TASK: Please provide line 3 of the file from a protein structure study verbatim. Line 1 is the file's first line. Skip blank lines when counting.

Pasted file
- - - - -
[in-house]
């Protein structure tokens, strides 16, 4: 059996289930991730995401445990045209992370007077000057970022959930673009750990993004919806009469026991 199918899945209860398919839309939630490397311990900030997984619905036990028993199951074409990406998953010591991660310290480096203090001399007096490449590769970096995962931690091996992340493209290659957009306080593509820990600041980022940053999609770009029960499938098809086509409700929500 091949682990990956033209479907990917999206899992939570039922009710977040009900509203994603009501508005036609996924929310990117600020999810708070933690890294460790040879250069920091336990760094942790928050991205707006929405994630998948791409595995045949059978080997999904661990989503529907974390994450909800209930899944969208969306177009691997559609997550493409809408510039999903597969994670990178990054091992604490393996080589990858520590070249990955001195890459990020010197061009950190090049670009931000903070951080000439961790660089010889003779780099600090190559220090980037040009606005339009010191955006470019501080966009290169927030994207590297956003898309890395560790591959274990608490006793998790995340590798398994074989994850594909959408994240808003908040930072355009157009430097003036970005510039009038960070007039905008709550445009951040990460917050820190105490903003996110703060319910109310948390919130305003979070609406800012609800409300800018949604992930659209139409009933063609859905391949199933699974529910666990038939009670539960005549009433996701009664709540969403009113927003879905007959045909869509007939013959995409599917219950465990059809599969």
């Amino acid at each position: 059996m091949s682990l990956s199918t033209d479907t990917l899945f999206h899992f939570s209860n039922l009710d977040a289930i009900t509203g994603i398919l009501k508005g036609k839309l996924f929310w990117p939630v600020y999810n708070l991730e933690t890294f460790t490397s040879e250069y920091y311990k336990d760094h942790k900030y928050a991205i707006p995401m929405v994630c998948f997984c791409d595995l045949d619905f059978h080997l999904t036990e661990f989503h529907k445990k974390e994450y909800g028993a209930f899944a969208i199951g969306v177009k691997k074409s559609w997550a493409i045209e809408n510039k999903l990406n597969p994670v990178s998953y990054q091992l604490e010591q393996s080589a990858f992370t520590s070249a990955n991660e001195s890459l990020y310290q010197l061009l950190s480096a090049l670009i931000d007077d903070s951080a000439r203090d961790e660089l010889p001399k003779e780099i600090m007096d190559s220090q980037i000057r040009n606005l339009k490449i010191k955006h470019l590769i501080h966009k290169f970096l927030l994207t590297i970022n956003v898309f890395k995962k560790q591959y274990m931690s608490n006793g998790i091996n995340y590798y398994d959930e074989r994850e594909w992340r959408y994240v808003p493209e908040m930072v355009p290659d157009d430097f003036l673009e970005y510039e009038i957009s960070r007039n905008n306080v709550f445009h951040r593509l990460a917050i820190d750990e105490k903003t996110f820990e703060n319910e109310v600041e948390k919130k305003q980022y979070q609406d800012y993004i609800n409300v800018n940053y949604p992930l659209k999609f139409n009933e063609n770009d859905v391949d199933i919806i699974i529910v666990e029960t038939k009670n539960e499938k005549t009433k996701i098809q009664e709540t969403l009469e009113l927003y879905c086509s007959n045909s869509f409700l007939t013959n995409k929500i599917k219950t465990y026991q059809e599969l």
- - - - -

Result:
């Amino acid at each position: 059996m091949s682990l990956s199918t033209d479907t990917l899945f999206h899992f939570s209860n039922l009710d977040a289930i009900t509203g994603i398919l009501k508005g036609k839309l996924f929310w990117p939630v600020y999810n708070l991730e933690t890294f460790t490397s040879e250069y920091y311990k336990d760094h942790k900030y928050a991205i707006p995401m929405v994630c998948f997984c791409d595995l045949d619905f059978h080997l999904t036990e661990f989503h529907k445990k974390e994450y909800g028993a209930f899944a969208i199951g969306v177009k691997k074409s559609w997550a493409i045209e809408n510039k999903l990406n597969p994670v990178s998953y990054q091992l604490e010591q393996s080589a990858f992370t520590s070249a990955n991660e001195s890459l990020y310290q010197l061009l950190s480096a090049l670009i931000d007077d903070s951080a000439r203090d961790e660089l010889p001399k003779e780099i600090m007096d190559s220090q980037i000057r040009n606005l339009k490449i010191k955006h470019l590769i501080h966009k290169f970096l927030l994207t590297i970022n956003v898309f890395k995962k560790q591959y274990m931690s608490n006793g998790i091996n995340y590798y398994d959930e074989r994850e594909w992340r959408y994240v808003p493209e908040m930072v355009p290659d157009d430097f003036l673009e970005y510039e009038i957009s960070r007039n905008n306080v709550f445009h951040r593509l990460a917050i820190d750990e105490k903003t996110f820990e703060n319910e109310v600041e948390k919130k305003q980022y979070q609406d800012y993004i609800n409300v800018n940053y949604p992930l659209k999609f139409n009933e063609n770009d859905v391949d199933i919806i699974i529910v666990e029960t038939k009670n539960e499938k005549t009433k996701i098809q009664e709540t969403l009469e009113l927003y879905c086509s007959n045909s869509f409700l007939t013959n995409k929500i599917k219950t465990y026991q059809e599969l």